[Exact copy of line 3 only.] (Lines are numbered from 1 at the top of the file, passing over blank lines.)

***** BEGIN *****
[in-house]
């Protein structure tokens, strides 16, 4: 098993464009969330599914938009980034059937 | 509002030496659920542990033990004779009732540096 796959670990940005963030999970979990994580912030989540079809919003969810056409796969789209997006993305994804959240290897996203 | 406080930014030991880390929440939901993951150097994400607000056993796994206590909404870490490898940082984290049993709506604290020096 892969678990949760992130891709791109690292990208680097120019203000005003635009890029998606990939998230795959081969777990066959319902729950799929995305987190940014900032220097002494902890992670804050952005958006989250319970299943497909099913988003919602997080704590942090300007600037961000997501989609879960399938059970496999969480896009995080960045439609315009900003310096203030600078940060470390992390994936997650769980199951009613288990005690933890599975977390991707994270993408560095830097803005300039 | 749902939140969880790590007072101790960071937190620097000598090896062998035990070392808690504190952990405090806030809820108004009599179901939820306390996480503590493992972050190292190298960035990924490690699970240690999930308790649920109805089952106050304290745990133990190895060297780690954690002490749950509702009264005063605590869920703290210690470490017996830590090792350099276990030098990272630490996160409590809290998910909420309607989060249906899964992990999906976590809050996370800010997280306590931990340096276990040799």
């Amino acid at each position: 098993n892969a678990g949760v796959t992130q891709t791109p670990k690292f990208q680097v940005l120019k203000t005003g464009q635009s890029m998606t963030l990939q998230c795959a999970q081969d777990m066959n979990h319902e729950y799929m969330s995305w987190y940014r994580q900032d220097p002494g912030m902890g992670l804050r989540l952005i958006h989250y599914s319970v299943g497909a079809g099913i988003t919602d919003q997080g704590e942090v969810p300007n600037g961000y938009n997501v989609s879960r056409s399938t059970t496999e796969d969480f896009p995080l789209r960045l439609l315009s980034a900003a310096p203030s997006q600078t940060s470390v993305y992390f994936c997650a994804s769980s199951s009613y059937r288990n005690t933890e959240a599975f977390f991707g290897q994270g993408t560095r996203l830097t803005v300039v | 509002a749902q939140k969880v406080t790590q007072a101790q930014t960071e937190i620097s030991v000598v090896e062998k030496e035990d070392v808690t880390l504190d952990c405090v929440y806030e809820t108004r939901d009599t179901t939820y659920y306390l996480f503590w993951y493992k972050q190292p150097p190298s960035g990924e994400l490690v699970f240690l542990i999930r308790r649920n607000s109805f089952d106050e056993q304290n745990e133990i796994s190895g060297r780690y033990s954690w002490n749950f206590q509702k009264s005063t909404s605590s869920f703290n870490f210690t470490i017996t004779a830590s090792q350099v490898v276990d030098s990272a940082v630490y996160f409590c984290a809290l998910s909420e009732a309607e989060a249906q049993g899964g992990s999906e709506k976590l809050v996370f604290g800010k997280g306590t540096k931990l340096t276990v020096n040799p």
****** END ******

């Amino acid at each position: 098993n892969a678990g949760v796959t992130q891709t791109p670990k690292f990208q680097v940005l120019k203000t005003g464009q635009s890029m998606t963030l990939q998230c795959a999970q081969d777990m066959n979990h319902e729950y799929m969330s995305w987190y940014r994580q900032d220097p002494g912030m902890g992670l804050r989540l952005i958006h989250y599914s319970v299943g497909a079809g099913i988003t919602d919003q997080g704590e942090v969810p300007n600037g961000y938009n997501v989609s879960r056409s399938t059970t496999e796969d969480f896009p995080l789209r960045l439609l315009s980034a900003a310096p203030s997006q600078t940060s470390v993305y992390f994936c997650a994804s769980s199951s009613y059937r288990n005690t933890e959240a599975f977390f991707g290897q994270g993408t560095r996203l830097t803005v300039v | 509002a749902q939140k969880v406080t790590q007072a101790q930014t960071e937190i620097s030991v000598v090896e062998k030496e035990d070392v808690t880390l504190d952990c405090v929440y806030e809820t108004r939901d009599t179901t939820y659920y306390l996480f503590w993951y493992k972050q190292p150097p190298s960035g990924e994400l490690v699970f240690l542990i999930r308790r649920n607000s109805f089952d106050e056993q304290n745990e133990i796994s190895g060297r780690y033990s954690w002490n749950f206590q509702k009264s005063t909404s605590s869920f703290n870490f210690t470490i017996t004779a830590s090792q350099v490898v276990d030098s990272a940082v630490y996160f409590c984290a809290l998910s909420e009732a309607e989060a249906q049993g899964g992990s999906e709506k976590l809050v996370f604290g800010k997280g306590t540096k931990l340096t276990v020096n040799p």